Thursday, April 26, 2012

Seven Languages in Seven Weeks - Prolog Day 2 Self-Study

More fun with prolog! This self-study section consists in implementing some list operations.

Reverse the elements of a list
rev([], []).
rev([Head|Tail], List) :- append(X, [Head], List), rev(Tail, X).

Find the smallest element of a list.
min([X], X).
min([Head1|[Head2|Tail]], X) :- Head1 =< Head2, min([Head1|Tail], X).
min([Head1|[Head2|Tail]], X) :- Head1 > Head2, min([Head2|Tail], X).

Sort the elements of a list.
insert(X, [], [X]).
insert(X, [H|T], [X,H|T]) :- X =< H.
insert(X, [H|T], [H|Rest]) :- X > H, insert(X, T, Rest).

isort([], Acc, Acc).
isort([H|T], Acc, Sorted) :- insert(H, Acc, Acc2), isort(T, Acc2, Sorted).

Wednesday, April 25, 2012

Seven Languages in Seven Weeks - Prolog Day 1 Self-Study

For this book's section about prolog, I'll be using SWI-Prolog, as I'm currently getting an error installing the gnu-prolog macport. Here's the link to the SWI-Prolog online reference.

Make a simple knowledge base. Represent some of your favorite books and authors.
wrote(odersky, programmingInScala).
wrote(tate, sevenLanguagesInSevenWeeks).
wrote(martin, cleanCode).
wrote(martin, cleanCoder).

Find all books in your knowledge base written by one author.
?- ['books'].
% books compiled 0.00 sec, 13 clauses

?- wrote(martin, X).
X = cleanCode ;
X = cleanCoder.

Make a knowledge base representing musicians and instruments. Also represent musicians and their genre of music.
instrument(flea, bass).
instrument(hendrix, guitar).
instrument(hancock, piano).
instrument(cash, guitar).
genre(flea, funk).
genre(hendrix, blues).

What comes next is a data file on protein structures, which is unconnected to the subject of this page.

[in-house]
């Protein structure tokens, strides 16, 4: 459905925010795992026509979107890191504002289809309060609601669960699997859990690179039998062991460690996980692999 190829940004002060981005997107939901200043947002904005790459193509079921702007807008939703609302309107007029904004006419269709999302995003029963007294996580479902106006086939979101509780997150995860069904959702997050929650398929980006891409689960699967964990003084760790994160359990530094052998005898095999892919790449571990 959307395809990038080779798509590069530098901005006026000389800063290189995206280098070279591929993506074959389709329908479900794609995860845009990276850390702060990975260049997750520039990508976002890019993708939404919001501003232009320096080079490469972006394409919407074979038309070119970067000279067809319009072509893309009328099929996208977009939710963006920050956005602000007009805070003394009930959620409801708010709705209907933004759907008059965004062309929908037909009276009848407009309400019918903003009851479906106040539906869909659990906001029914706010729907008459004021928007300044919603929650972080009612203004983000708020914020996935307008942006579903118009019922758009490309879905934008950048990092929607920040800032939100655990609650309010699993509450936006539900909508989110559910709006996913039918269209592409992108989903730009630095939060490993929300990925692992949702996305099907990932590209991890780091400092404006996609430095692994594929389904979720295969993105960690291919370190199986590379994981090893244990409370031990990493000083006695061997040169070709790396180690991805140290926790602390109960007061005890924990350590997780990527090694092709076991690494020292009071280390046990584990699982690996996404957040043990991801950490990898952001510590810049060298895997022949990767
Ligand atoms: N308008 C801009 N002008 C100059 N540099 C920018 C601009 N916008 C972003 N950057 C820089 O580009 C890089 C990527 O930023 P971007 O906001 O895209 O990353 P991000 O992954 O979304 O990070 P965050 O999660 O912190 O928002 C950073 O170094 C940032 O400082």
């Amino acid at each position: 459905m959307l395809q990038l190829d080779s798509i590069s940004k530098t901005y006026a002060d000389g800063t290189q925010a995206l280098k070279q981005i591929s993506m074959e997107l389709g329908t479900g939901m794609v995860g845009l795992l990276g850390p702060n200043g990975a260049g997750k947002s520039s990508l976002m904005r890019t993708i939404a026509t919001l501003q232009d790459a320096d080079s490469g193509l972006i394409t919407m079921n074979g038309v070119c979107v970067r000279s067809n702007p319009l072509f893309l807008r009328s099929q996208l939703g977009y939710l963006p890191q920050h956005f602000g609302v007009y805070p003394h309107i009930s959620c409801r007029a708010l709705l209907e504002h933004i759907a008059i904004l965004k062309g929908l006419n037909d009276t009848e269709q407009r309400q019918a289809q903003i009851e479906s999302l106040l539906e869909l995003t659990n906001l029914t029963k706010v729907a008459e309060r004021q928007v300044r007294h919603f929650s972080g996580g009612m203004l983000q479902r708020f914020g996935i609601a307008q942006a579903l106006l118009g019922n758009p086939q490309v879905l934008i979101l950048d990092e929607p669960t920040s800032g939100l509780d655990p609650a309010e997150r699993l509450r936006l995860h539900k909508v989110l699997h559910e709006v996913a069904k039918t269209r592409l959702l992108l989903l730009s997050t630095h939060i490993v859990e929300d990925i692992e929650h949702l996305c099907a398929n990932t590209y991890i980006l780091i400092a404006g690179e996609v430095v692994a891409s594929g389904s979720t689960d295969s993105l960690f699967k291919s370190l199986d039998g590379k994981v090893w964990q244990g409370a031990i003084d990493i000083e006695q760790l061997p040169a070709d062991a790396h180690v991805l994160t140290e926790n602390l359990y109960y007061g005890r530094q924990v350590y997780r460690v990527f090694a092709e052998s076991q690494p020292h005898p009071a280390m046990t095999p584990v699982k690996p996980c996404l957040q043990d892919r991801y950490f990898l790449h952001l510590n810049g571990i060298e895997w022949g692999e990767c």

genre(hancock, jazz).
genre(cash, country).

Find all musicians who play the guitar.
?- ['music'].
% music compiled 0.00 sec, 10 clauses

?- instrument(X, guitar).
X = hendrix ;
X = cash.

Wednesday, April 4, 2012

How to get a List of Installed JVMs on a Mac

I got this tip from a fellow worker:
$ /usr/libexec/java_home -V
This command will get you the list of installed Java Virtual Machines installed on your Mac OS X system.

Sunday, April 1, 2012

Inspecting the Process Environment Variables with GDB

While trying to solve the 4th level of the vortex wargame, I found it was necessary to learn how to inspect the location and content of the environment variables within the process memory.

GDB has built-in commands to inspect the process environment, see the GDB manual. You can either list all environment variables or a specific one (e.g. FOOBAR) using the following commands, which will output their values:
(gdb) show environment
(gdb) show environment FOOBAR
In order to locate the environment variables within the process memory, you can query the variable char** environ (see the libc reference and this entry on stack overflow):
(gdb) x/s *((char **)environ)
This will print the location of the first environment variable and its representation as string. To print the next variables, simply add an offset to the variable:
(gdb) x/s *((char **)environ + 1)

I also found these links to be useful: